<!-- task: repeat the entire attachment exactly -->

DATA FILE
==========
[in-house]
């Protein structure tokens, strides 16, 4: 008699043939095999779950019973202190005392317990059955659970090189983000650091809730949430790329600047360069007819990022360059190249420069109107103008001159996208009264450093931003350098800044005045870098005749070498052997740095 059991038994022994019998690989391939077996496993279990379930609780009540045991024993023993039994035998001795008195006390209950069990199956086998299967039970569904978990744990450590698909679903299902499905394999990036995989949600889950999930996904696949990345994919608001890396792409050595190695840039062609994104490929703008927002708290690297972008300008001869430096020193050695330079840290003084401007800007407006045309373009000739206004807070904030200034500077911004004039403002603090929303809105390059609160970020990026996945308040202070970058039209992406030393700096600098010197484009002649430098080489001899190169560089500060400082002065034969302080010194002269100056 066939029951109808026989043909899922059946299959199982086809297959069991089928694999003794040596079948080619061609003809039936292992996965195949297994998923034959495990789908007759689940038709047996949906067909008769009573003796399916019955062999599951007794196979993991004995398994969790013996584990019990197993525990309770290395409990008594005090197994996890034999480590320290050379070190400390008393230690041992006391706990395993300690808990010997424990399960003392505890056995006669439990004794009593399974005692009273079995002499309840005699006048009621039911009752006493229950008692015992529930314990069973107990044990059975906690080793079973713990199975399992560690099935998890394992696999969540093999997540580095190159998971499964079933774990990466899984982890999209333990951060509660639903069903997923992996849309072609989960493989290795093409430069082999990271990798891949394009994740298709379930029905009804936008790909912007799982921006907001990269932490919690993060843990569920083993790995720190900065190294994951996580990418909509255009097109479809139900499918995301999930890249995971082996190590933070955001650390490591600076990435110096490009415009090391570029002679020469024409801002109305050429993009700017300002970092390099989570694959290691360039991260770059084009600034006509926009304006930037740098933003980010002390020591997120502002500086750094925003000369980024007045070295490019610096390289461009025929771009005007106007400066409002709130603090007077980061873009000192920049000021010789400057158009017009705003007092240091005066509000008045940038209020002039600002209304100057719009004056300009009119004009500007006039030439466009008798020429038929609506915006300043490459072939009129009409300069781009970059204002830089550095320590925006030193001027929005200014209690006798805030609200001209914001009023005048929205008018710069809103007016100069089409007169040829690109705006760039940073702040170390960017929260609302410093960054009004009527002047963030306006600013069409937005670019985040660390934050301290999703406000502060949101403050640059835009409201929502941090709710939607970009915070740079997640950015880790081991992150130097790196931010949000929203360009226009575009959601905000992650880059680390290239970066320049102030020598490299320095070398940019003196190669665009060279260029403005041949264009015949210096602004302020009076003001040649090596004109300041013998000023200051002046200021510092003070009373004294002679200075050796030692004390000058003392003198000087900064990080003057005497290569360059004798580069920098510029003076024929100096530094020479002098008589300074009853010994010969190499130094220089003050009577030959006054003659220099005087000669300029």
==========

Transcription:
[in-house]
């Protein structure tokens, strides 16, 4: 008699043939095999779950019973202190005392317990059955659970090189983000650091809730949430790329600047360069007819990022360059190249420069109107103008001159996208009264450093931003350098800044005045870098005749070498052997740095 059991038994022994019998690989391939077996496993279990379930609780009540045991024993023993039994035998001795008195006390209950069990199956086998299967039970569904978990744990450590698909679903299902499905394999990036995989949600889950999930996904696949990345994919608001890396792409050595190695840039062609994104490929703008927002708290690297972008300008001869430096020193050695330079840290003084401007800007407006045309373009000739206004807070904030200034500077911004004039403002603090929303809105390059609160970020990026996945308040202070970058039209992406030393700096600098010197484009002649430098080489001899190169560089500060400082002065034969302080010194002269100056 066939029951109808026989043909899922059946299959199982086809297959069991089928694999003794040596079948080619061609003809039936292992996965195949297994998923034959495990789908007759689940038709047996949906067909008769009573003796399916019955062999599951007794196979993991004995398994969790013996584990019990197993525990309770290395409990008594005090197994996890034999480590320290050379070190400390008393230690041992006391706990395993300690808990010997424990399960003392505890056995006669439990004794009593399974005692009273079995002499309840005699006048009621039911009752006493229950008692015992529930314990069973107990044990059975906690080793079973713990199975399992560690099935998890394992696999969540093999997540580095190159998971499964079933774990990466899984982890999209333990951060509660639903069903997923992996849309072609989960493989290795093409430069082999990271990798891949394009994740298709379930029905009804936008790909912007799982921006907001990269932490919690993060843990569920083993790995720190900065190294994951996580990418909509255009097109479809139900499918995301999930890249995971082996190590933070955001650390490591600076990435110096490009415009090391570029002679020469024409801002109305050429993009700017300002970092390099989570694959290691360039991260770059084009600034006509926009304006930037740098933003980010002390020591997120502002500086750094925003000369980024007045070295490019610096390289461009025929771009005007106007400066409002709130603090007077980061873009000192920049000021010789400057158009017009705003007092240091005066509000008045940038209020002039600002209304100057719009004056300009009119004009500007006039030439466009008798020429038929609506915006300043490459072939009129009409300069781009970059204002830089550095320590925006030193001027929005200014209690006798805030609200001209914001009023005048929205008018710069809103007016100069089409007169040829690109705006760039940073702040170390960017929260609302410093960054009004009527002047963030306006600013069409937005670019985040660390934050301290999703406000502060949101403050640059835009409201929502941090709710939607970009915070740079997640950015880790081991992150130097790196931010949000929203360009226009575009959601905000992650880059680390290239970066320049102030020598490299320095070398940019003196190669665009060279260029403005041949264009015949210096602004302020009076003001040649090596004109300041013998000023200051002046200021510092003070009373004294002679200075050796030692004390000058003392003198000087900064990080003057005497290569360059004798580069920098510029003076024929100096530094020479002098008589300074009853010994010969190499130094220089003050009577030959006054003659220099005087000669300029």